The facelifted model also gets new Terrain modes, such as Snow & Mud, although unremarkable approach, departure and breakover angles suggest limited proper off-road ability.

As with many hybrids, on the move this new Santa Fe gives you a useful electric stab of torque when you push the accelerator, which makes it feel a little more responsive than it otherwise might. And in general, it’s an easy thing to drive; the controls are nicely tuned and there’s body control to spare. It handles securely.

What frustrates is the lack of sophistication when the engine fires up, which happens after the car has pulled off the mark in EV, which it does neatly and quietly, and by default. The transition is smooth enough in terms of power delivery, but the engine burbles loudly at low revs, a bit like the old Fiat Twinair engines, only with none of the charm.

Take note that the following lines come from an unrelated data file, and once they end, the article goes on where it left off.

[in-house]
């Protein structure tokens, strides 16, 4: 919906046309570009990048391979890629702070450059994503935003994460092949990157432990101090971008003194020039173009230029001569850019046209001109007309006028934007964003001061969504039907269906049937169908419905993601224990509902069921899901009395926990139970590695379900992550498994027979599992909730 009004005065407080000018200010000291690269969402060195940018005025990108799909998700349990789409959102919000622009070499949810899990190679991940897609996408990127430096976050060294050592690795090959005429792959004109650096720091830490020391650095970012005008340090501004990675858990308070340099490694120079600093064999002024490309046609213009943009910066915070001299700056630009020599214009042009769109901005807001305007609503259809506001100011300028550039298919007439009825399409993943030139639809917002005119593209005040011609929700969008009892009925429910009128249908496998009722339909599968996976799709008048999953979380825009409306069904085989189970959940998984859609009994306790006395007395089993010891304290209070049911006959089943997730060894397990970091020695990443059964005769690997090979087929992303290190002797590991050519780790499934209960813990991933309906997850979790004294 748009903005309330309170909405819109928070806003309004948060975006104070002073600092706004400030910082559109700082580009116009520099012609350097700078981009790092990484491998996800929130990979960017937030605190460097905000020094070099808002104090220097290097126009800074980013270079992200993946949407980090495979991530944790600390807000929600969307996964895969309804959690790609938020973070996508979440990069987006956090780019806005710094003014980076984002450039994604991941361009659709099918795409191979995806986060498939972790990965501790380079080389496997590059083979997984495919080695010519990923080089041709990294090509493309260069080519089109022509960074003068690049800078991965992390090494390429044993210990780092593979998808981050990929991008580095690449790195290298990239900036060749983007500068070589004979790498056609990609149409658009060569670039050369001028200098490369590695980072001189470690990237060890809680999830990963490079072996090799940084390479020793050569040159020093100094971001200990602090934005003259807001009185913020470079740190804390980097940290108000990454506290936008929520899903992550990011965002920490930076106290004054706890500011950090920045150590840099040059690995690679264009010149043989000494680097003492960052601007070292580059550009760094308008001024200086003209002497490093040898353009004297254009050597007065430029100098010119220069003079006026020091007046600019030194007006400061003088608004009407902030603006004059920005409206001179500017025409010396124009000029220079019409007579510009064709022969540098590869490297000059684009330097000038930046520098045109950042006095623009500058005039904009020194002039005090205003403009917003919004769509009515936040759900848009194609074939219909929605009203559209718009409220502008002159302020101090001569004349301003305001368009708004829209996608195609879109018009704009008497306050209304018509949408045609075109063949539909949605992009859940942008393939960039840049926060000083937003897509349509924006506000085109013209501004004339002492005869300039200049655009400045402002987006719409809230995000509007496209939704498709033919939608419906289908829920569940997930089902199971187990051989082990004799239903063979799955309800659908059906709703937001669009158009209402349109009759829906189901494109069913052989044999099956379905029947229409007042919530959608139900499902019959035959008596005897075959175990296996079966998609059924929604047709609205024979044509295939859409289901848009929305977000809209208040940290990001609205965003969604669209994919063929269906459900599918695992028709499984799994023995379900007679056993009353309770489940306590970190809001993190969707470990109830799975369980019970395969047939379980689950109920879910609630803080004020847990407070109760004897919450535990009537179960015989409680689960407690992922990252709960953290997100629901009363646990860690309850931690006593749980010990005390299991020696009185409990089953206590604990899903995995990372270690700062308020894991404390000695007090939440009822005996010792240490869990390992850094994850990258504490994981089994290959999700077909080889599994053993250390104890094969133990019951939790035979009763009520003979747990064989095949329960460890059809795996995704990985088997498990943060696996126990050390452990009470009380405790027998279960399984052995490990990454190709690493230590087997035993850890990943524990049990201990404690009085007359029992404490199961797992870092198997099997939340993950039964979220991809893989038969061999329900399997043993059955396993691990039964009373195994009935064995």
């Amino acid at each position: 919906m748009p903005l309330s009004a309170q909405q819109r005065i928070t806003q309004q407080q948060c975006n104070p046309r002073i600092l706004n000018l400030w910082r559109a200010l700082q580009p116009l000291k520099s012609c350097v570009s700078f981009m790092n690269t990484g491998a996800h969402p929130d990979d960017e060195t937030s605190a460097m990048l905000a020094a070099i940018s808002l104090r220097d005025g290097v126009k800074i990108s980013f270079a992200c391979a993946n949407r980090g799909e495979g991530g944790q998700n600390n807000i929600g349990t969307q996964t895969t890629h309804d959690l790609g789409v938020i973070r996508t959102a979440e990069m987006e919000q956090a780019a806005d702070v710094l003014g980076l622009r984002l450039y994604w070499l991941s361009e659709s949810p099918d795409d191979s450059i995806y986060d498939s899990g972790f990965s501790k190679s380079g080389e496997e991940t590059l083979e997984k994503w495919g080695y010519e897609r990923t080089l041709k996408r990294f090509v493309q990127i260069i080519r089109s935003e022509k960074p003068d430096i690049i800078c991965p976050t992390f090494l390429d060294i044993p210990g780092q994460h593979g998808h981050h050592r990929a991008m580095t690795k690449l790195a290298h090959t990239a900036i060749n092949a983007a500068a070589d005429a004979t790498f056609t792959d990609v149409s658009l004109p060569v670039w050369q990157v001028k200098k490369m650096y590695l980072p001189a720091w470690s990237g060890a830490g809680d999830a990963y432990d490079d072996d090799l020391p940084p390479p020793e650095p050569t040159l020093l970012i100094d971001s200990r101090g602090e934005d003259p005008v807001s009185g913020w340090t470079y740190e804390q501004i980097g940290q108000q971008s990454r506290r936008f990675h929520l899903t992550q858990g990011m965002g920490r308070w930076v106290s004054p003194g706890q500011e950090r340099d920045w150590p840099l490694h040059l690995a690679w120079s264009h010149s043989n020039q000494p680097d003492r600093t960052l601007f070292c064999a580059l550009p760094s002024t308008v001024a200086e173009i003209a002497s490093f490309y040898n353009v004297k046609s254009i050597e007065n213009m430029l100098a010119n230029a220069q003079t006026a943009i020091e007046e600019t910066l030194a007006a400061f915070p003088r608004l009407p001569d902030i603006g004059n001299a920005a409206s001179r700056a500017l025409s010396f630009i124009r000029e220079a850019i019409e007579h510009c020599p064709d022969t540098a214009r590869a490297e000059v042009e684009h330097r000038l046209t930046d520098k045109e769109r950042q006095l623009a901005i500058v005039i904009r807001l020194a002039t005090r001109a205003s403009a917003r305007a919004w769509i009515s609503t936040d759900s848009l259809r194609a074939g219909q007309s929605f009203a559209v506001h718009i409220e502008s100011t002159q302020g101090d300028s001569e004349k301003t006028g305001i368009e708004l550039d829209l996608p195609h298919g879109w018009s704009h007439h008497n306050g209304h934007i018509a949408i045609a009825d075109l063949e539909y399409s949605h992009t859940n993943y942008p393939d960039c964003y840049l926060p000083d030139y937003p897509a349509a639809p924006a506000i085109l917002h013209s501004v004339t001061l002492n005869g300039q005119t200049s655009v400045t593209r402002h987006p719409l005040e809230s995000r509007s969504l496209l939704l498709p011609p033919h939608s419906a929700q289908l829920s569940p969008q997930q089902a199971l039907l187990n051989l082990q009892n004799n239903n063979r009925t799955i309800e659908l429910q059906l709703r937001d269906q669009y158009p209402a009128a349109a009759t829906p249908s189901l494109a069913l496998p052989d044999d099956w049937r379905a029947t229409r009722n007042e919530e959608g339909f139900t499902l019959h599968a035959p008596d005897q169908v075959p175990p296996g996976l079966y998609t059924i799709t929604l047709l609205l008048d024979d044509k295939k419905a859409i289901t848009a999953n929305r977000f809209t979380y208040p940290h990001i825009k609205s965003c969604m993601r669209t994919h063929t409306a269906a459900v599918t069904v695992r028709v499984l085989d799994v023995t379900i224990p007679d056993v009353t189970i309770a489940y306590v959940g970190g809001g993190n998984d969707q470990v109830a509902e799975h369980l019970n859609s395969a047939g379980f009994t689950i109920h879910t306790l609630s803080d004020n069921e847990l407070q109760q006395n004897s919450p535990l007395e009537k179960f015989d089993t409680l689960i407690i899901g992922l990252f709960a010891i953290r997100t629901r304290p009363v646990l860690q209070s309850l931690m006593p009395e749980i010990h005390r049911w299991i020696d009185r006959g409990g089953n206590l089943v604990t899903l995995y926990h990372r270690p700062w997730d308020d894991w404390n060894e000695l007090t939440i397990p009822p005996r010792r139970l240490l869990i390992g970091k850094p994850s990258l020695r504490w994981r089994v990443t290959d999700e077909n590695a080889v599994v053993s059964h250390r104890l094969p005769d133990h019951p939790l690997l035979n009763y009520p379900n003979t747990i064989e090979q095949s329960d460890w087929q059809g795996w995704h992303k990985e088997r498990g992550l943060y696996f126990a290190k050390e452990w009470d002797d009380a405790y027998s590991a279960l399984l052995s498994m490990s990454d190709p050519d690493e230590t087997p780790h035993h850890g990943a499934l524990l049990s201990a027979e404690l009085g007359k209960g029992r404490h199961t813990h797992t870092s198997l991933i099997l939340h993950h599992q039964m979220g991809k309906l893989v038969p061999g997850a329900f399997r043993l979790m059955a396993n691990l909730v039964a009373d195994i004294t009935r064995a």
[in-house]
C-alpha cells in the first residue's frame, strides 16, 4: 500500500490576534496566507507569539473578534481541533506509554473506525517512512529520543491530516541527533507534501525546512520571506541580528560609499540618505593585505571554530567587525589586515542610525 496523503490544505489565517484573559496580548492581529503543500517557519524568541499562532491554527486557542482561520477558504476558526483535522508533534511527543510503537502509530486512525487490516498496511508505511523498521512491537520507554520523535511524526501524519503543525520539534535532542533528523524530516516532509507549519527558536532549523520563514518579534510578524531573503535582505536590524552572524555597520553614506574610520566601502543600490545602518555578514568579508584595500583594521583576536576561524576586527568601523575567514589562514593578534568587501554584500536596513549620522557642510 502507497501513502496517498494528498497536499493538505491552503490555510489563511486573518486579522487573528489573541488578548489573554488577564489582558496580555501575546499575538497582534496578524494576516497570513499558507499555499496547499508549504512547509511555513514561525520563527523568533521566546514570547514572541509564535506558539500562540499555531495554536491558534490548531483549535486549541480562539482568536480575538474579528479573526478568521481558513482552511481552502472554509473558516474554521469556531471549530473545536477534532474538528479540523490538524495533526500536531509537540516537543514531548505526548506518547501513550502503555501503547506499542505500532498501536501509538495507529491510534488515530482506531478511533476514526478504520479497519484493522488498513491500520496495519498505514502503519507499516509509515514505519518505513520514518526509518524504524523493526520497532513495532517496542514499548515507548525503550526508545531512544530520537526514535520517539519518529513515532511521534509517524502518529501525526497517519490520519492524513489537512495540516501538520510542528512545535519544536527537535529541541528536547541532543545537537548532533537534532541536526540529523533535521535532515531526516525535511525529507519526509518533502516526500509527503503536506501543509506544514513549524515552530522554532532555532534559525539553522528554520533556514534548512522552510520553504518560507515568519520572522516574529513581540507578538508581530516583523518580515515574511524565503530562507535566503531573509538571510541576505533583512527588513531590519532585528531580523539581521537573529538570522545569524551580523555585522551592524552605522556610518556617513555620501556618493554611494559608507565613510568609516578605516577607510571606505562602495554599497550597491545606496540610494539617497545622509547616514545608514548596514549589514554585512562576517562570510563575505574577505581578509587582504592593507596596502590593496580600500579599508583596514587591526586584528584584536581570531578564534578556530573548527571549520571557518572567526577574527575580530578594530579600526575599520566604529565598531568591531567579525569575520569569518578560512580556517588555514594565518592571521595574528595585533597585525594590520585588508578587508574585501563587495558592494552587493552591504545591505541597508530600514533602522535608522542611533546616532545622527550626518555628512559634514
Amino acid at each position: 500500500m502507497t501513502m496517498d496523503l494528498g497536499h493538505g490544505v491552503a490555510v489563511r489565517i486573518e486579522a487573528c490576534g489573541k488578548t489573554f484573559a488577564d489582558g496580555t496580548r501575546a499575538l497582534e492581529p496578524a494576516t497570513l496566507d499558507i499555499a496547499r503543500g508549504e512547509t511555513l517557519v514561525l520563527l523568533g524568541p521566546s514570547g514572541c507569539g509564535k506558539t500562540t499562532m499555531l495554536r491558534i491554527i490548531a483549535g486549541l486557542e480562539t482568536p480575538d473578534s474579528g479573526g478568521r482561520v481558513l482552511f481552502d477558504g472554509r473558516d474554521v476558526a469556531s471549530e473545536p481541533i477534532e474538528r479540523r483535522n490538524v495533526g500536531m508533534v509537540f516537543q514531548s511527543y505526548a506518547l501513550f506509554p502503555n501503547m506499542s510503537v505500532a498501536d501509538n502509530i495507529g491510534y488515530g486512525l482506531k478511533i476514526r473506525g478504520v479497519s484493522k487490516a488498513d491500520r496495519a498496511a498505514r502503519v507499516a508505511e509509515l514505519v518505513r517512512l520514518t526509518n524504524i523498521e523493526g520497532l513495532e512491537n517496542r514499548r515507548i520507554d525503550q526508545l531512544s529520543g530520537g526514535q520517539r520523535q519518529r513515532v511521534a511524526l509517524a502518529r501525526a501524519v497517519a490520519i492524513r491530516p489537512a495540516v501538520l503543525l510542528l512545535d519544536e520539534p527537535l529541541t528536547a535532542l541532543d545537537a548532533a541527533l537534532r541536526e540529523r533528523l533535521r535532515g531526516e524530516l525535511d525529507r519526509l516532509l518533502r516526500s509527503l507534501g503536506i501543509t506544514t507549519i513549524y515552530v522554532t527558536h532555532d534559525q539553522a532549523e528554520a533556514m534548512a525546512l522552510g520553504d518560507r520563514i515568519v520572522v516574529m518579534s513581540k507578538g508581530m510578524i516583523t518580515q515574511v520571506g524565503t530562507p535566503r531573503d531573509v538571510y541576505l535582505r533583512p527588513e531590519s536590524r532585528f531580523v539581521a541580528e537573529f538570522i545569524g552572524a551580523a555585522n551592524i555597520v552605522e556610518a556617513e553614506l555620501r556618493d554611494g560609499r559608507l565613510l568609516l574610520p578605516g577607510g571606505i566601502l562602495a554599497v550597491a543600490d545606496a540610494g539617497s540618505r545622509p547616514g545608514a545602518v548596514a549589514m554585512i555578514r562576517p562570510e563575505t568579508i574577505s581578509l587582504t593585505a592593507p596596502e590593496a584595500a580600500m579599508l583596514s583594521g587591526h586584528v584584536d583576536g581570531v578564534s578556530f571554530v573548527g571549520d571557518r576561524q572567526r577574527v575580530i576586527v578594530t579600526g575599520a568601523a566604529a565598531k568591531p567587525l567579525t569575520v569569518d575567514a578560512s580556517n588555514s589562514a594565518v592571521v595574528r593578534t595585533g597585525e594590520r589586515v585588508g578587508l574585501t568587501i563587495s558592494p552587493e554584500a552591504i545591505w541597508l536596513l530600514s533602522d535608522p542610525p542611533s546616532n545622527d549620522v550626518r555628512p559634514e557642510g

This powertrain also seems less potent than its claimed combined maximum effort of 227bhp and 258lb ft. The finer turbodiesels in this class feel comfortably more punchy, and so while Hyundai’s hybrid set-up can supposedly achieve 40.4mpg, it’s not particularly good for much else, despite being reasonably well-mannered at a steady cruise.

Ride quality is also average at best, despite the new underpinnings. There’s nothing plain uncomfortable here, but on its passive suspension the Santa Fe’s heavyset low-speed gait never truly settles. It’s always reacting to something, and this doesn’t improve at cruising speeds.